Friends of the Cawthra Bush
Greater Mississauga Area
Pages of Special Interest;
Other Table of Contents;
( the details about them )
The May 6/99
from Prof. D. Dudley Williams, Ph.D., D.Sc., Professor of Zoology (Fairy
Ed Hendrycks, Research Assistant, Research Division, Canadian Museum of Nature. Supplies some general back ground on Fairy shrimp. His expertise is in Amphipods.
Fairy shrimps belong in the order Anostraca, which means "no carapace", as they lack a carapace. They have large, stalked eyes. They are often sold in pet stores as instant shrimp or sea monkeys. The eggs are amazingly resistant and can withstand dessication for long periods of time. The brine shrimp Artemia salina is often sold as eggs, which when immersed in salt water of the right concentration, hatch into nauplius larvae which can tolerate salinities from fresh water to saturated brine. This is the only species that is found in saline lakes, as this group is strictly found in freshwater. They feed on microscopic algae, diatoms, protozoans, rotifers, bacteria and detritus which they gather as they swim in an inverted position. However, they have been seen gnawing on larger particles like dead tadpoles, earthworms, mollusks and frog eggs.
The feathery legs are rhythmically waved anteriorly to posteriorly and propel the animal forward, while the leg bases filter out and manipulate the algae. The 11 pairs of swimming legs are flattened and leaflike in appearance, hence the name "phyllopods" and "gill feet". The male has large structures called claspers, which are modified 2nd antennae, to hold onto the female prior to mating. They swim in pairs until the female moults, then the eggs are released and the male can fertilize them. The males usually die a few hours after copulation. The eggs are held by the female for some time and then drop to the bottom and may remain dormant for a year as the temporary ponds or vernal ponds dry up each year. These small bodies of water are usually full of water in the spring and dry up as conditions get warmer and drier in the summer.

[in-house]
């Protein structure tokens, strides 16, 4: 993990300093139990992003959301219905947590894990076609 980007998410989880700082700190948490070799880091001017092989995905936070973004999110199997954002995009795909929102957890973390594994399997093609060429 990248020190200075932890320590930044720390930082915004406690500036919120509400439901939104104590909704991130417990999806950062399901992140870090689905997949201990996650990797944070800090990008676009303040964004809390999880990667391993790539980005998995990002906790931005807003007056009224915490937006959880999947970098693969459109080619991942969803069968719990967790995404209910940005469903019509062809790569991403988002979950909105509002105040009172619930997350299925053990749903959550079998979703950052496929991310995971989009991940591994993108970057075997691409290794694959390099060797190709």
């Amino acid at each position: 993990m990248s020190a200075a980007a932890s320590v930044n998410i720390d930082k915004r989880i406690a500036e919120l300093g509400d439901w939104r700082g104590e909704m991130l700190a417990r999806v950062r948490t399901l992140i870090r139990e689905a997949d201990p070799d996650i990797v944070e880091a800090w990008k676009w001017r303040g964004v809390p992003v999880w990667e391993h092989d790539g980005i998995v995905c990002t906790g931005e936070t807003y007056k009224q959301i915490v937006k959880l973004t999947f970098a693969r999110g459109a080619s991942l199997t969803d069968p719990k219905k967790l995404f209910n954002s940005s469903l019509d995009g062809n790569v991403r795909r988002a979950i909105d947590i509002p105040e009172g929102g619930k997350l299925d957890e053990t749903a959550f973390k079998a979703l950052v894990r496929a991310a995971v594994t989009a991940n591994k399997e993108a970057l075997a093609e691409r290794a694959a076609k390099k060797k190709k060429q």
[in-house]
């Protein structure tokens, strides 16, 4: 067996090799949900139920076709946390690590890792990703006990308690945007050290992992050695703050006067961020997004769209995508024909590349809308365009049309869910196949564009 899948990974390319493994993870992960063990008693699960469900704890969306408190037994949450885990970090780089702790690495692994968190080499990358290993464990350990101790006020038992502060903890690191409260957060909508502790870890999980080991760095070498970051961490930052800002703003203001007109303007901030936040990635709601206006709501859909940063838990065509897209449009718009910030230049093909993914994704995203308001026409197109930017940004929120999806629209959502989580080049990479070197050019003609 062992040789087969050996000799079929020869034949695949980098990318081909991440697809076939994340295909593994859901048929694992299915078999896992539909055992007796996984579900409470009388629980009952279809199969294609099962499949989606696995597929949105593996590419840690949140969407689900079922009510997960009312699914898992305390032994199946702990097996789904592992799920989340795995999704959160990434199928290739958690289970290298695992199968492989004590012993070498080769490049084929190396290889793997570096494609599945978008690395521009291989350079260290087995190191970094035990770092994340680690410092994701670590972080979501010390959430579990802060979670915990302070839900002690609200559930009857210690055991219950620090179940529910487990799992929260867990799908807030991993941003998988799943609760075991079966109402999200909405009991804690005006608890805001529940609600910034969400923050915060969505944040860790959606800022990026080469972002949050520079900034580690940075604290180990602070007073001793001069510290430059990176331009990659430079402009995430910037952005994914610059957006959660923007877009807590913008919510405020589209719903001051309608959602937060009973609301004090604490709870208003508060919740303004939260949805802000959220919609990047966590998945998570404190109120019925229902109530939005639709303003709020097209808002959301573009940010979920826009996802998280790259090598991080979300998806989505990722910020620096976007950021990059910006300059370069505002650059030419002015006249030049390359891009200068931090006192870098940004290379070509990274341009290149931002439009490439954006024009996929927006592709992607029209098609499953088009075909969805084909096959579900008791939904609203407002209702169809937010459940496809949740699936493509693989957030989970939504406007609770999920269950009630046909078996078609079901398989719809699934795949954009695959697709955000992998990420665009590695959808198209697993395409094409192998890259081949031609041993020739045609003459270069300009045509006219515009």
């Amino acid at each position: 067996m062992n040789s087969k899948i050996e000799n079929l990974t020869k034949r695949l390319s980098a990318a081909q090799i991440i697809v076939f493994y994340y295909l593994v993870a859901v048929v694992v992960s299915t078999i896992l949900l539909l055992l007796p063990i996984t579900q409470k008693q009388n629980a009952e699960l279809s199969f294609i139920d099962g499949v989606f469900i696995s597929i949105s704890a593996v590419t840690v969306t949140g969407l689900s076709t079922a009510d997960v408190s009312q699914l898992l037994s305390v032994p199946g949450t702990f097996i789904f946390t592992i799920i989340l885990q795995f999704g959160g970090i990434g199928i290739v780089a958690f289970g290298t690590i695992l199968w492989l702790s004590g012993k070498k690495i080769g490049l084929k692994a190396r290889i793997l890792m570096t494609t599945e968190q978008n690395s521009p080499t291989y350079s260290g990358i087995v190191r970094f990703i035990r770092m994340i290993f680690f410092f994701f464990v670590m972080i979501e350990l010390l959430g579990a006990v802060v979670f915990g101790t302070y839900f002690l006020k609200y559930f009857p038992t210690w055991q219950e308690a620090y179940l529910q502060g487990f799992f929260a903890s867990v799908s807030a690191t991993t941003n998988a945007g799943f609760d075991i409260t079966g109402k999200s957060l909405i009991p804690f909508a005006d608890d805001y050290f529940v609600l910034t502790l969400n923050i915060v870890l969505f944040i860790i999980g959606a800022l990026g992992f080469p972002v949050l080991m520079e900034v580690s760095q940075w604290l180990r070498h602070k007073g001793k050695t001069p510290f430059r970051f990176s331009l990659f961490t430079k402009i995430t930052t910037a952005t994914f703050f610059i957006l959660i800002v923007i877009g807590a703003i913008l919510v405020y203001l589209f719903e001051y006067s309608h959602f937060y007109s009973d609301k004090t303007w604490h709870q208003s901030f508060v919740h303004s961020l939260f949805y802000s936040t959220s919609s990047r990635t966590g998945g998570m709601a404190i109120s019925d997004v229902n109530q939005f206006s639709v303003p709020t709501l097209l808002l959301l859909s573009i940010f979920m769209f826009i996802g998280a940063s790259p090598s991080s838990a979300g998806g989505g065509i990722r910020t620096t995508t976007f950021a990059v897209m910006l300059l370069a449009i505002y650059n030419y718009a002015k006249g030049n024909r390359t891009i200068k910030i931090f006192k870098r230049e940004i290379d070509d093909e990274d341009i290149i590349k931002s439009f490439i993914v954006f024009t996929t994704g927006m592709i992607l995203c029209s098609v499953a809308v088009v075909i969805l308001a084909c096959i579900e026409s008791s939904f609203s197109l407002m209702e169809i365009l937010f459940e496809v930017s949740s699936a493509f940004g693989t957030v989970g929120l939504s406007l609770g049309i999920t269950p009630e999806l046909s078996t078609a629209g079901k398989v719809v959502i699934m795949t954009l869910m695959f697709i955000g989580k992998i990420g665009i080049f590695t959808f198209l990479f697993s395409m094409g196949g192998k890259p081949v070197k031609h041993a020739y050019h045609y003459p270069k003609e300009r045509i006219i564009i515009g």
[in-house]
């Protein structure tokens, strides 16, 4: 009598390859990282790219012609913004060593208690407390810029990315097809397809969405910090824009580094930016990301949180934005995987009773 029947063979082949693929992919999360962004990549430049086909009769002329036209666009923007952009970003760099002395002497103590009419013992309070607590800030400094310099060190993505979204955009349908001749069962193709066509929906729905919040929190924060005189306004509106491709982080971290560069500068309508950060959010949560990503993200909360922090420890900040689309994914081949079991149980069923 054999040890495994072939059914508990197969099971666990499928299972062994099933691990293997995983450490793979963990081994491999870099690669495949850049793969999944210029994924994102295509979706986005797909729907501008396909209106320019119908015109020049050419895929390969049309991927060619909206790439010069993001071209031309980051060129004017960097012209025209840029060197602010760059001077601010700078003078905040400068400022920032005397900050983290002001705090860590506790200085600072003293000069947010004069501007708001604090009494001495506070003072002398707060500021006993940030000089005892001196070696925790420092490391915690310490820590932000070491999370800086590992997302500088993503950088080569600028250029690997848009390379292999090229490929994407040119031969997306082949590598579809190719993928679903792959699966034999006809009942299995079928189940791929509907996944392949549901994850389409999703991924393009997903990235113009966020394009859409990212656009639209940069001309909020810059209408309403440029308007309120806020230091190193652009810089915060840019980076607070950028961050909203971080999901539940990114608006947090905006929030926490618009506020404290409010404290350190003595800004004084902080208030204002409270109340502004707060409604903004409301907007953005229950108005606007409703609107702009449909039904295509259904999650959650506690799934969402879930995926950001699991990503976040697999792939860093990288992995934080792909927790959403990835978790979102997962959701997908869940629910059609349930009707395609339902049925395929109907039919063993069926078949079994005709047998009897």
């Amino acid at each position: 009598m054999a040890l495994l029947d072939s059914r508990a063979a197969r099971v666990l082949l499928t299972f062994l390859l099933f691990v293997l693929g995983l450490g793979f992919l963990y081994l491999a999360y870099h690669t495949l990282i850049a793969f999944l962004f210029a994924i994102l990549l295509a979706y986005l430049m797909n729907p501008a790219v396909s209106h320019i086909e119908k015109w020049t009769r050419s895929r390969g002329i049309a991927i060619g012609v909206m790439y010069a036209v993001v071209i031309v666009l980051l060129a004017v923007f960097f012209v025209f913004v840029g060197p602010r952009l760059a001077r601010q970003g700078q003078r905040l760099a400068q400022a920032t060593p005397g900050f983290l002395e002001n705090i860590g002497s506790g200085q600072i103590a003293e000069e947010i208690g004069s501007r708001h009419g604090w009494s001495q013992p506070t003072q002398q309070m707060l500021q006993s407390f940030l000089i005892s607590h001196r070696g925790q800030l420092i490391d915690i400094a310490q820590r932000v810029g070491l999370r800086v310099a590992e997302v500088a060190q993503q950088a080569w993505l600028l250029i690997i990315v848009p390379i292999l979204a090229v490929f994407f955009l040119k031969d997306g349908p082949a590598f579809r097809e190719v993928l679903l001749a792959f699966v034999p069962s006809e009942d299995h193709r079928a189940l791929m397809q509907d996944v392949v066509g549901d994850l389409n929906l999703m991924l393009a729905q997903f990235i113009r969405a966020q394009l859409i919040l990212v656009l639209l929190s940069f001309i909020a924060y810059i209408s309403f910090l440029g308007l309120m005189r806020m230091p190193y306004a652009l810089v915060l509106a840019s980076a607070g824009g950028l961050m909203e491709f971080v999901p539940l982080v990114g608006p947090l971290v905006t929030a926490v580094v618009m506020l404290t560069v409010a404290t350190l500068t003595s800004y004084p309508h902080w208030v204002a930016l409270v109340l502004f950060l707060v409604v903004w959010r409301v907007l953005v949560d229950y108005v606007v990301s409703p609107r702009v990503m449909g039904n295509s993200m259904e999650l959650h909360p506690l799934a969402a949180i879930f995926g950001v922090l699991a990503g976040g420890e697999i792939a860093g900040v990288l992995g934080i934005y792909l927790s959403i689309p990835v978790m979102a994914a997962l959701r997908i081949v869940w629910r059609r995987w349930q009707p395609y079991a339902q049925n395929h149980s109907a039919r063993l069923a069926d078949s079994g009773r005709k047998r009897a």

E. bundyi apparently prefers clear ponds and pools, while other species can be found in muddy waters. Eubranchipus spp. are all restricted to North America. Since these animals are basically defenseless, they are not found in lakes as fish would decimate there numbers quite quickly. This is one reason why they can reach high densities in vernal ponds, ditches and prairie pools as these temporary bodies of water usually do not have large predators which would feed on fairy shrimps. Some of the fairy shrimps can reach 25 mm long. They are fascinating to watch in an aquarium and are easy to maintain.
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Web-sites to visit for both Fairy Shrimp and vernal ponds (mostly from the States);
Fairy Shrimp (general);
Vernal ponds (general);
http://library.advanced.org/2943 or as they call it the "Wicked Big Pond"
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